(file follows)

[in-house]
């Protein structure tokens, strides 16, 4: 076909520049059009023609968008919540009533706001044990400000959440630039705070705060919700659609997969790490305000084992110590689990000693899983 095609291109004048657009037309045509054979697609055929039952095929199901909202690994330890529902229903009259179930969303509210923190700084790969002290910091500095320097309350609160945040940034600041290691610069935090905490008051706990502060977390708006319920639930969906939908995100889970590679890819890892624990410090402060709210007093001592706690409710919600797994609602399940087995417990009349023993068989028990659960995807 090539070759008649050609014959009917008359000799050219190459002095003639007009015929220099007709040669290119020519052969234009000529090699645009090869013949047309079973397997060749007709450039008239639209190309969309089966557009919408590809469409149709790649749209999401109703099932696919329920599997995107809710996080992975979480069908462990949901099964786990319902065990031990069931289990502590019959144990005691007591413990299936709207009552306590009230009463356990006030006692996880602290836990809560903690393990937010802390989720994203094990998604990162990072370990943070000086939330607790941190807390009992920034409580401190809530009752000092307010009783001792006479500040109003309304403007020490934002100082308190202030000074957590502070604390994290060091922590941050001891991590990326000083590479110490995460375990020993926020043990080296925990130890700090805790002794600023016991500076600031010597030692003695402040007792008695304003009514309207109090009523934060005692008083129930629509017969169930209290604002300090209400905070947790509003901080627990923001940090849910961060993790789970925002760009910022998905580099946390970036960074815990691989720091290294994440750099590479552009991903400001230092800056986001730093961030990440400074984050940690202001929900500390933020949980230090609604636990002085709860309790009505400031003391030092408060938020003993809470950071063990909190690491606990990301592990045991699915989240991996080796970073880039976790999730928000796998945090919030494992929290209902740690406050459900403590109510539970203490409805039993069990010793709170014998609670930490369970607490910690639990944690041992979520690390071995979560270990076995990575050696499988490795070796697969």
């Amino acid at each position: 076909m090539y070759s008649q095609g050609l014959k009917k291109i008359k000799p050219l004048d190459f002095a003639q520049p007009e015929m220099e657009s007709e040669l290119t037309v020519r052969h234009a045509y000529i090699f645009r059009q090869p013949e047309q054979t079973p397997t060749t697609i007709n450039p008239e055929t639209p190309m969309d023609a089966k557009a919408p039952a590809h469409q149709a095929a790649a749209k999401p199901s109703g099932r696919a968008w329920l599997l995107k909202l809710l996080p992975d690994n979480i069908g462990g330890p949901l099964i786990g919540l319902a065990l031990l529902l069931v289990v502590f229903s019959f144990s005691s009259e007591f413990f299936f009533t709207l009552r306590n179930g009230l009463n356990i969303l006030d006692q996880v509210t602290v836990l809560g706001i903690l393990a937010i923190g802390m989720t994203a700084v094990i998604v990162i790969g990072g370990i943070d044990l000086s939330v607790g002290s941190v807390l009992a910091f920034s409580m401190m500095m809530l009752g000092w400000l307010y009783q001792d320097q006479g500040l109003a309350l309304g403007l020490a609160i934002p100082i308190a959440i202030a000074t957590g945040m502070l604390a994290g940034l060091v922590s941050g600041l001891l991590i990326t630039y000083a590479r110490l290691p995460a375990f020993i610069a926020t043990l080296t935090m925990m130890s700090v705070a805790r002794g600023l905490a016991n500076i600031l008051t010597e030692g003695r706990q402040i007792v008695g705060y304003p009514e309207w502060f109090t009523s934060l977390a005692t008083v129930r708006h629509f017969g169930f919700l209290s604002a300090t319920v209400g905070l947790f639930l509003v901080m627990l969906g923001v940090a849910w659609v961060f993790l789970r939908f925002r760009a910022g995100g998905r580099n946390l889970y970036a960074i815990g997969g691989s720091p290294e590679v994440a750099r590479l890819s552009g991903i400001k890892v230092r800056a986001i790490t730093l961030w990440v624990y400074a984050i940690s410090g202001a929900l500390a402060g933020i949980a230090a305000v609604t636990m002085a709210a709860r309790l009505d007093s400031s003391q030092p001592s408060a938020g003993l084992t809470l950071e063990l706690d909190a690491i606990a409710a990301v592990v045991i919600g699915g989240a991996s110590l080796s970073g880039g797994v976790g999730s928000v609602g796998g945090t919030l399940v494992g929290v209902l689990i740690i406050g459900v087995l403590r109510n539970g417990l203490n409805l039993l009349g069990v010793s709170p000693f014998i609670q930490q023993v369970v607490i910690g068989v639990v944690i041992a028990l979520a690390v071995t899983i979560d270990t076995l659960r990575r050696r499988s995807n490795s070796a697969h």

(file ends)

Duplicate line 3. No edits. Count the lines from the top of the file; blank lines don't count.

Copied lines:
């Amino acid at each position: 076909m090539y070759s008649q095609g050609l014959k009917k291109i008359k000799p050219l004048d190459f002095a003639q520049p007009e015929m220099e657009s007709e040669l290119t037309v020519r052969h234009a045509y000529i090699f645009r059009q090869p013949e047309q054979t079973p397997t060749t697609i007709n450039p008239e055929t639209p190309m969309d023609a089966k557009a919408p039952a590809h469409q149709a095929a790649a749209k999401p199901s109703g099932r696919a968008w329920l599997l995107k909202l809710l996080p992975d690994n979480i069908g462990g330890p949901l099964i786990g919540l319902a065990l031990l529902l069931v289990v502590f229903s019959f144990s005691s009259e007591f413990f299936f009533t709207l009552r306590n179930g009230l009463n356990i969303l006030d006692q996880v509210t602290v836990l809560g706001i903690l393990a937010i923190g802390m989720t994203a700084v094990i998604v990162i790969g990072g370990i943070d044990l000086s939330v607790g002290s941190v807390l009992a910091f920034s409580m401190m500095m809530l009752g000092w400000l307010y009783q001792d320097q006479g500040l109003a309350l309304g403007l020490a609160i934002p100082i308190a959440i202030a000074t957590g945040m502070l604390a994290g940034l060091v922590s941050g600041l001891l991590i990326t630039y000083a590479r110490l290691p995460a375990f020993i610069a926020t043990l080296t935090m925990m130890s700090v705070a805790r002794g600023l905490a016991n500076i600031l008051t010597e030692g003695r706990q402040i007792v008695g705060y304003p009514e309207w502060f109090t009523s934060l977390a005692t008083v129930r708006h629509f017969g169930f919700l209290s604002a300090t319920v209400g905070l947790f639930l509003v901080m627990l969906g923001v940090a849910w659609v961060f993790l789970r939908f925002r760009a910022g995100g998905r580099n946390l889970y970036a960074i815990g997969g691989s720091p290294e590679v994440a750099r590479l890819s552009g991903i400001k890892v230092r800056a986001i790490t730093l961030w990440v624990y400074a984050i940690s410090g202001a929900l500390a402060g933020i949980a230090a305000v609604t636990m002085a709210a709860r309790l009505d007093s400031s003391q030092p001592s408060a938020g003993l084992t809470l950071e063990l706690d909190a690491i606990a409710a990301v592990v045991i919600g699915g989240a991996s110590l080796s970073g880039g797994v976790g999730s928000v609602g796998g945090t919030l399940v494992g929290v209902l689990i740690i406050g459900v087995l403590r109510n539970g417990l203490n409805l039993l009349g069990v010793s709170p000693f014998i609670q930490q023993v369970v607490i910690g068989v639990v944690i041992a028990l979520a690390v071995t899983i979560d270990t076995l659960r990575r050696r499988s995807n490795s070796a697969h």